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The Case Against The Case Against Running Windows Apps

Picture - Matthew Peavy   February 28, 2008
  By Matthew D. Peavy
  Give Me Fish, LLC

In Bruce Byfield's article from February 26, 2008, titled GNU/Linux Desktop: The Case Against Running Windows Apps the question is raised whether the allocation of resources (in this case, donations of money and software patches by Google) towards improving Wine was wise or necessary. He questions whether the donations are even potentially harmful.

Mr. Byfield's point is that Free Software alternatives exist for nearly all the major proprietary applications running on Windows, and thus the money would be better spent furthering the development of native applications. In addition, he criticizes the process of making it easier to run proprietary applications rather than encouraging the use of native applications.

While I understand the points of view that Mr. Byfield raises, and we certainly agree in our support for GNU/Linux, I must take issue with the overall message of the article. The major improvements made by (or funded by) Google are an unqualified good for the Linux platform and for FOSS in general.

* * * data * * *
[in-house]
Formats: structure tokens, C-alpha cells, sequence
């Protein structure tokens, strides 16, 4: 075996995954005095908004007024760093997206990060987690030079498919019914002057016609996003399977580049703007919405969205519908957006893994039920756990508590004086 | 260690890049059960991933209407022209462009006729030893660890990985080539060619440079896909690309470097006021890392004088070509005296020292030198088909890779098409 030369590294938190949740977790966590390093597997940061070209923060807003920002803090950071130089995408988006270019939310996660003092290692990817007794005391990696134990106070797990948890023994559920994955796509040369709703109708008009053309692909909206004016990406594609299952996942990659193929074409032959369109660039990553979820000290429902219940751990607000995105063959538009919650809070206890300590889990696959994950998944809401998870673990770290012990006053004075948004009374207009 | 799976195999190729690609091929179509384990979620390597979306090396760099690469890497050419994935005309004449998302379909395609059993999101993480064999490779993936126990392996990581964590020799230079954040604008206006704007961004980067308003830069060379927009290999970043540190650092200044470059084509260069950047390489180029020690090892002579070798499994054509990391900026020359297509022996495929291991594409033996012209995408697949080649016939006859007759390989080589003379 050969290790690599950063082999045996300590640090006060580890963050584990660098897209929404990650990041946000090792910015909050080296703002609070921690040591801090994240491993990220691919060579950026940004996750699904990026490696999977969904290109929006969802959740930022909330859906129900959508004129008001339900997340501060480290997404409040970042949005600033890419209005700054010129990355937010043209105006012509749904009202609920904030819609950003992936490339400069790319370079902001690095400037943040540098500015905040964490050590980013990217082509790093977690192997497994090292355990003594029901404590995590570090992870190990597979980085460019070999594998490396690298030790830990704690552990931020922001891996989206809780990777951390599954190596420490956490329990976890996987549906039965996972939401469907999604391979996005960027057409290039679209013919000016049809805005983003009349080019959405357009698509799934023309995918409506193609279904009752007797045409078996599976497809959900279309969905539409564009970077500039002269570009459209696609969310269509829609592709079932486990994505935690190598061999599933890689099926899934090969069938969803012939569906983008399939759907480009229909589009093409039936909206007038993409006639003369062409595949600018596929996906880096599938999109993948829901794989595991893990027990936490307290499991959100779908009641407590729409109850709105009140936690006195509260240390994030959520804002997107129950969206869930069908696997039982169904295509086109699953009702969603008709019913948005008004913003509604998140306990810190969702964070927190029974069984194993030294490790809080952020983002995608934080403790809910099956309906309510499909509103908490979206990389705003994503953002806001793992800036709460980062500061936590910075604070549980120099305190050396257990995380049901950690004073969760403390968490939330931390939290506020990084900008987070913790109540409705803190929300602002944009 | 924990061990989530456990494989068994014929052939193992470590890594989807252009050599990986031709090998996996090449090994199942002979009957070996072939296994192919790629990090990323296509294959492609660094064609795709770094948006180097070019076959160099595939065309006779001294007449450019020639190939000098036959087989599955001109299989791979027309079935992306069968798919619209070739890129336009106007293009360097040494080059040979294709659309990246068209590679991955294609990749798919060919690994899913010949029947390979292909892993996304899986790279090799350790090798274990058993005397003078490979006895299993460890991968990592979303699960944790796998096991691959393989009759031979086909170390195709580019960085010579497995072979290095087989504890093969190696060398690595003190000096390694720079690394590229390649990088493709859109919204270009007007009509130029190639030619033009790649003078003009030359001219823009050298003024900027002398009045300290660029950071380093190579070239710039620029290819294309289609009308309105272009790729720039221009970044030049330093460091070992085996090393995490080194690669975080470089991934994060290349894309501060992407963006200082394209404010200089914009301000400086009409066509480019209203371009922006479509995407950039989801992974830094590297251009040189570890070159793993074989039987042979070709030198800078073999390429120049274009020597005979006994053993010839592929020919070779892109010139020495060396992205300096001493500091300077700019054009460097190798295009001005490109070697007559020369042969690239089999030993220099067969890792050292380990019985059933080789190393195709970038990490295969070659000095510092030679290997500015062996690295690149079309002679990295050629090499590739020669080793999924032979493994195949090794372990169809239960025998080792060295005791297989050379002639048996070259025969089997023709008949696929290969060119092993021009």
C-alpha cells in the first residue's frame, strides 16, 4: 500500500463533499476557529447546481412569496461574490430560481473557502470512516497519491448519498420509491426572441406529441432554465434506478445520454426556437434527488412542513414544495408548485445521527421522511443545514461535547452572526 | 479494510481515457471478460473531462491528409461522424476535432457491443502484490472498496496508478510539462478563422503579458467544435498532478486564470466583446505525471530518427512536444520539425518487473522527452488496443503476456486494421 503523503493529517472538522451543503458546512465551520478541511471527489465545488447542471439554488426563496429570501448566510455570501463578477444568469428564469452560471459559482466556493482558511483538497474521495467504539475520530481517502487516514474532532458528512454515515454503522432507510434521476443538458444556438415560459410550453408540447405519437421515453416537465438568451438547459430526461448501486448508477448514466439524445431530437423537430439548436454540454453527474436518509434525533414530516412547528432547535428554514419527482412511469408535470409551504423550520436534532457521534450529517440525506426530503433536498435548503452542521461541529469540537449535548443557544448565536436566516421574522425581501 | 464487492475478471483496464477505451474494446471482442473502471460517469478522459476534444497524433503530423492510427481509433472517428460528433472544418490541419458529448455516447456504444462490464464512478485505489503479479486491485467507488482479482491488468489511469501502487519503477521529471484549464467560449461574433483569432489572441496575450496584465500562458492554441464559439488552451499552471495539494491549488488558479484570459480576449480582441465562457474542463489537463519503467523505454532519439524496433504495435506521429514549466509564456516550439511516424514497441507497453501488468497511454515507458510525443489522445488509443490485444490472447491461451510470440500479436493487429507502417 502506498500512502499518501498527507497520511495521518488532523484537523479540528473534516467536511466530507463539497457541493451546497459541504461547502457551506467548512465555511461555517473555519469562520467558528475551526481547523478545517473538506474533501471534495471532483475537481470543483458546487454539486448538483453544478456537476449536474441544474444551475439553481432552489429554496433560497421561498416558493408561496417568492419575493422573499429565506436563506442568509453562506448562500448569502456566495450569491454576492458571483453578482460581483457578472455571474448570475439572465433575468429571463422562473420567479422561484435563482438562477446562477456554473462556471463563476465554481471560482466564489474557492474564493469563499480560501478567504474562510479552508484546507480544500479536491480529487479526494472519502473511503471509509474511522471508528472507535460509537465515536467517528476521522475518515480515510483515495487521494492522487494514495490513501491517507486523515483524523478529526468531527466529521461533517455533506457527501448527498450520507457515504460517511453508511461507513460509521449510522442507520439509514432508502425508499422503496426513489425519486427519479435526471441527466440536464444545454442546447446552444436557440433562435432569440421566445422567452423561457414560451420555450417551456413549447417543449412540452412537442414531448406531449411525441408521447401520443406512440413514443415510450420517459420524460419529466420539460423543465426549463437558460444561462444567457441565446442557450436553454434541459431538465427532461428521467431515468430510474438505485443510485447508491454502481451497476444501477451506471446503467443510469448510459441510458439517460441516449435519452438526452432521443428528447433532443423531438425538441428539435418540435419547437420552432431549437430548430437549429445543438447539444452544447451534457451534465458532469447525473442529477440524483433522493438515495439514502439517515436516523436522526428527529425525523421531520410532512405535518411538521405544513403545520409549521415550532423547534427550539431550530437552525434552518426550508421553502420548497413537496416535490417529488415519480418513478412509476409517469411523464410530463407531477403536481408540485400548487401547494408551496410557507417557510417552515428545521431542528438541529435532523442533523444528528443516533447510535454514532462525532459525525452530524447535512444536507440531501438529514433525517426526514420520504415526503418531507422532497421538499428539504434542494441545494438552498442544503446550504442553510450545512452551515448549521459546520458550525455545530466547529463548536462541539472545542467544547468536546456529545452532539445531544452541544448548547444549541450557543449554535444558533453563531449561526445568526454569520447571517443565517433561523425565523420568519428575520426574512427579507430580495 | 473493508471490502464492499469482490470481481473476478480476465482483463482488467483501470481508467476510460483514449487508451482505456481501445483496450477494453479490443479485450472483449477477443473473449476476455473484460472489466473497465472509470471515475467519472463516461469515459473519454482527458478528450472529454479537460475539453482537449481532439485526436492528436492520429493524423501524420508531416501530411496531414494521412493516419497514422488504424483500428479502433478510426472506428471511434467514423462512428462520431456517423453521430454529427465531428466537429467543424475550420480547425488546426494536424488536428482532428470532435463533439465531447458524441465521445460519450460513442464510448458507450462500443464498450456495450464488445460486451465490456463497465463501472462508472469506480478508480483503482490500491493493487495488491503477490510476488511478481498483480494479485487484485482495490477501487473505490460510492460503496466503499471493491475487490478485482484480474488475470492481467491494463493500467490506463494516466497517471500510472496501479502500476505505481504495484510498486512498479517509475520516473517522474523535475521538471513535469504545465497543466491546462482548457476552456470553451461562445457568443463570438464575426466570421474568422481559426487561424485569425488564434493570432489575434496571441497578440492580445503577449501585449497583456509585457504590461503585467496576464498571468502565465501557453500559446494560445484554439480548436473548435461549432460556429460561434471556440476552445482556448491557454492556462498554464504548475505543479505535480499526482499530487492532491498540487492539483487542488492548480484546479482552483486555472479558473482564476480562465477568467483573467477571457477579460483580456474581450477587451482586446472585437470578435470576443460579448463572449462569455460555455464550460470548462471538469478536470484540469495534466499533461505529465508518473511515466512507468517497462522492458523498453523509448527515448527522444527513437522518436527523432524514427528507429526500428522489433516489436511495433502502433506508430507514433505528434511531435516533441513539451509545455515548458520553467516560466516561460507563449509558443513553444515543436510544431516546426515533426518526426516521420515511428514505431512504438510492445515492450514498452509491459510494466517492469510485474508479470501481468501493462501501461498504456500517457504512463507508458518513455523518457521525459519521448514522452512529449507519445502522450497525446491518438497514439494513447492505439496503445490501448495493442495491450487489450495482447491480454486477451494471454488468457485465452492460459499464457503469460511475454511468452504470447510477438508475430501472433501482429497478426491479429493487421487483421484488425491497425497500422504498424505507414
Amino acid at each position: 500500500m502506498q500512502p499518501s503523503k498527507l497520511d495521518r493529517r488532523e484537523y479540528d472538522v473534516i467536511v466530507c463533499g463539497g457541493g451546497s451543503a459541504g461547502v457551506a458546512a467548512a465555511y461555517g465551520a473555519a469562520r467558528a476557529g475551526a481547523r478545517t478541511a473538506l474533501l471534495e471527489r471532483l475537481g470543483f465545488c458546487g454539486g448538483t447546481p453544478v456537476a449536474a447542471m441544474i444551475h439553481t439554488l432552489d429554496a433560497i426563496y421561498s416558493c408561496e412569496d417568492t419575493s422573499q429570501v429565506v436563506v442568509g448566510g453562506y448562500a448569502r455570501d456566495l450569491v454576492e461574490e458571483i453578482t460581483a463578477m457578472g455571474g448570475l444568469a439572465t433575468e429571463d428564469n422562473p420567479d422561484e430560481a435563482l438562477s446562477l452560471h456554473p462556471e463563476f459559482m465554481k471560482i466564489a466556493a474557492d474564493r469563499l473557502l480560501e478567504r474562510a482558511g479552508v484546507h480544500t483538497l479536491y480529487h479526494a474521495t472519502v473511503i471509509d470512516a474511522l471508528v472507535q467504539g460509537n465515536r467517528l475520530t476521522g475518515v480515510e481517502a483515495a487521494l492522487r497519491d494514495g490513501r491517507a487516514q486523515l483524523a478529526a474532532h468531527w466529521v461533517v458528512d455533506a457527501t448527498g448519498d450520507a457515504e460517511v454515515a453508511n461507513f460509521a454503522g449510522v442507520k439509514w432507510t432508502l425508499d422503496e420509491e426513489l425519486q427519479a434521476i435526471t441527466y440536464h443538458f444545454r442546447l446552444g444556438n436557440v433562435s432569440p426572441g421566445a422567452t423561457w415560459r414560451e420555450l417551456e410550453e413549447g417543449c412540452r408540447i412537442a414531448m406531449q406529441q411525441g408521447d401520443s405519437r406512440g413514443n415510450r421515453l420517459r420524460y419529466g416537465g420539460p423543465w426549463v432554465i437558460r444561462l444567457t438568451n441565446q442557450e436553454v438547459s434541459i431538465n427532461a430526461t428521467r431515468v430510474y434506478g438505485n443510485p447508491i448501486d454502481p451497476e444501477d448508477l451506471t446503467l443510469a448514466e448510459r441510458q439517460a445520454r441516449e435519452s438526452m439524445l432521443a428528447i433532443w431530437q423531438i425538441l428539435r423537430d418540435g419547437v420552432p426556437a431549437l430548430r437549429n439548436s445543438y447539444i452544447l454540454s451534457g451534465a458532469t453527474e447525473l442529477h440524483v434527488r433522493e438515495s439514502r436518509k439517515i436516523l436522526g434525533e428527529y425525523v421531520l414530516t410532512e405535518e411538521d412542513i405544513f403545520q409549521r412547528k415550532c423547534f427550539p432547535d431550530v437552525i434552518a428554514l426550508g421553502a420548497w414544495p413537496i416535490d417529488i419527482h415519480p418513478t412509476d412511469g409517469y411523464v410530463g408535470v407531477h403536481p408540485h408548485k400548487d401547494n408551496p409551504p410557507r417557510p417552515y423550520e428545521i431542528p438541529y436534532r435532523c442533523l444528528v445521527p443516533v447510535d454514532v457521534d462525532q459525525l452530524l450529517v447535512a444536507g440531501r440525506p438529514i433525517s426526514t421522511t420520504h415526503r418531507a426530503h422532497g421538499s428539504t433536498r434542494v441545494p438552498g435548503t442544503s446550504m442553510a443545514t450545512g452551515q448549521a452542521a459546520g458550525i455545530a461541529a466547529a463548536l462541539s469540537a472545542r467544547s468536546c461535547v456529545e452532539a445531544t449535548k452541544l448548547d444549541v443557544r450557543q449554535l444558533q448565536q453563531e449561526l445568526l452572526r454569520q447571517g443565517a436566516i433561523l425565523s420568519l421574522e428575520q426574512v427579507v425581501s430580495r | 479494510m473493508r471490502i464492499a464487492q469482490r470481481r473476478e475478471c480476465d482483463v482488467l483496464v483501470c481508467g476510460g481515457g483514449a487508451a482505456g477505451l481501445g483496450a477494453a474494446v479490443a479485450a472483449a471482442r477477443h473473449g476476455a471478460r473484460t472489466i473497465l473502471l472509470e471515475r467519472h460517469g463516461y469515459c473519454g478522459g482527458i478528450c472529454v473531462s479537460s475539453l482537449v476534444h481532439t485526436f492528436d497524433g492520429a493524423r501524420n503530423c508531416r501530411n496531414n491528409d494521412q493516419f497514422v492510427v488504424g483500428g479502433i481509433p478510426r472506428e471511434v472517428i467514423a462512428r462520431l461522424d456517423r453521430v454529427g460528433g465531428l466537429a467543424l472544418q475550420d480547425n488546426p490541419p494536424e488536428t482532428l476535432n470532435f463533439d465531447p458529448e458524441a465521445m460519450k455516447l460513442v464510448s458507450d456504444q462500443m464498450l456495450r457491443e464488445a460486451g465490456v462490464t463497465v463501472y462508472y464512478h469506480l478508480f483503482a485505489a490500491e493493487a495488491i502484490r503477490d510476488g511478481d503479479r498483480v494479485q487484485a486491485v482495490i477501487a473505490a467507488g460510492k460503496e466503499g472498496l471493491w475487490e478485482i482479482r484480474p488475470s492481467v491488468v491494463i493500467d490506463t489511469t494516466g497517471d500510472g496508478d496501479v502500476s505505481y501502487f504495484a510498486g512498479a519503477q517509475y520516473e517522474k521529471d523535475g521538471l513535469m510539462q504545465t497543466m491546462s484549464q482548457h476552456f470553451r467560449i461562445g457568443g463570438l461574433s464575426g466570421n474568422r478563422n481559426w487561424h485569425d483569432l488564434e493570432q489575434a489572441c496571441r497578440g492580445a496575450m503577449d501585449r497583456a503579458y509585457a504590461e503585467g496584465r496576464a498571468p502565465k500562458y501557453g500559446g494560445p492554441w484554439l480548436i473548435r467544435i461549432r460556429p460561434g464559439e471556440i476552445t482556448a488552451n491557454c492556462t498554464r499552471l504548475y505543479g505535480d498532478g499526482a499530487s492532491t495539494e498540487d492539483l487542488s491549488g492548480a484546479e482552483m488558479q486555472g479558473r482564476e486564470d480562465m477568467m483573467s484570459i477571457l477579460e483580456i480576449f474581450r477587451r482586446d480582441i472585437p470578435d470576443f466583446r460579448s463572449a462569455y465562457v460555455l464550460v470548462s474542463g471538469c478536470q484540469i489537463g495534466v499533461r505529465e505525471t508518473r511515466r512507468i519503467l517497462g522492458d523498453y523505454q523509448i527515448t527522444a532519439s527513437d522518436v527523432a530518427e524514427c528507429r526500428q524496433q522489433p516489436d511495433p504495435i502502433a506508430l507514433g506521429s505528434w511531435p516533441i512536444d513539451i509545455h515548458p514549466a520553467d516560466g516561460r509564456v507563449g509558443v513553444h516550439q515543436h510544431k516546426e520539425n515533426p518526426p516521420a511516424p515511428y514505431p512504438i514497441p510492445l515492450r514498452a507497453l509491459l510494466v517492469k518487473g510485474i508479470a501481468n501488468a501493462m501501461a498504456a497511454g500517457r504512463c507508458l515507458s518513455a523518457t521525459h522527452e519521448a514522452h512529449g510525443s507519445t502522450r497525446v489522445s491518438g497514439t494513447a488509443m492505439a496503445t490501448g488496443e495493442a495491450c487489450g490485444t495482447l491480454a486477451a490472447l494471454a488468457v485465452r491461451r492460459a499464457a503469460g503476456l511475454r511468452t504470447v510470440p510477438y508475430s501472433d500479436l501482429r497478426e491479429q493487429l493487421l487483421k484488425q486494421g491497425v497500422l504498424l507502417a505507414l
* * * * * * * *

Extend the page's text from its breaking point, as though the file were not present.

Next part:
First off, it should be noted that Google doesn't donate money to projects based on pure altruism. There is a reason for the projects they have chosen to support. Mr. Byfield states his wish for Google to concentrate their donations on the Free Software Foundation's (FSF) high-priority projects. Google may not see any real gain from such a donation. And while Mr. Byfield's assertion that these project "deserve support far more than any effort to run increasingly redundant Window programs" may make sense from his point of view, it apparently doesn't from Google's. They have voiced their priorities by allocating money to Wine.

Mr. Byfield describes the issue of Wine support as "a vanishing need", based on the fact that FOSS applications have improved so dramatically over the past decade. The quality of FOSS applications has improved greatly. For many of us, the applications meet or exceed their proprietary counter-parts. We have no problem using them on a daily basis. However, the "we" I speak of is the minority of computer savvy users who have already taken the time to get to know Linux and OpenOffice and the GIMP.

The vast majority of computer users don't want to learn a new application, let alone 10 new applications and an operating system to boot. We need to be realistic. Moving to Linux is a huge challenge for the average user. Forcing him or her to also learn a new suite of applications simply puts the idea of completely out of reach.

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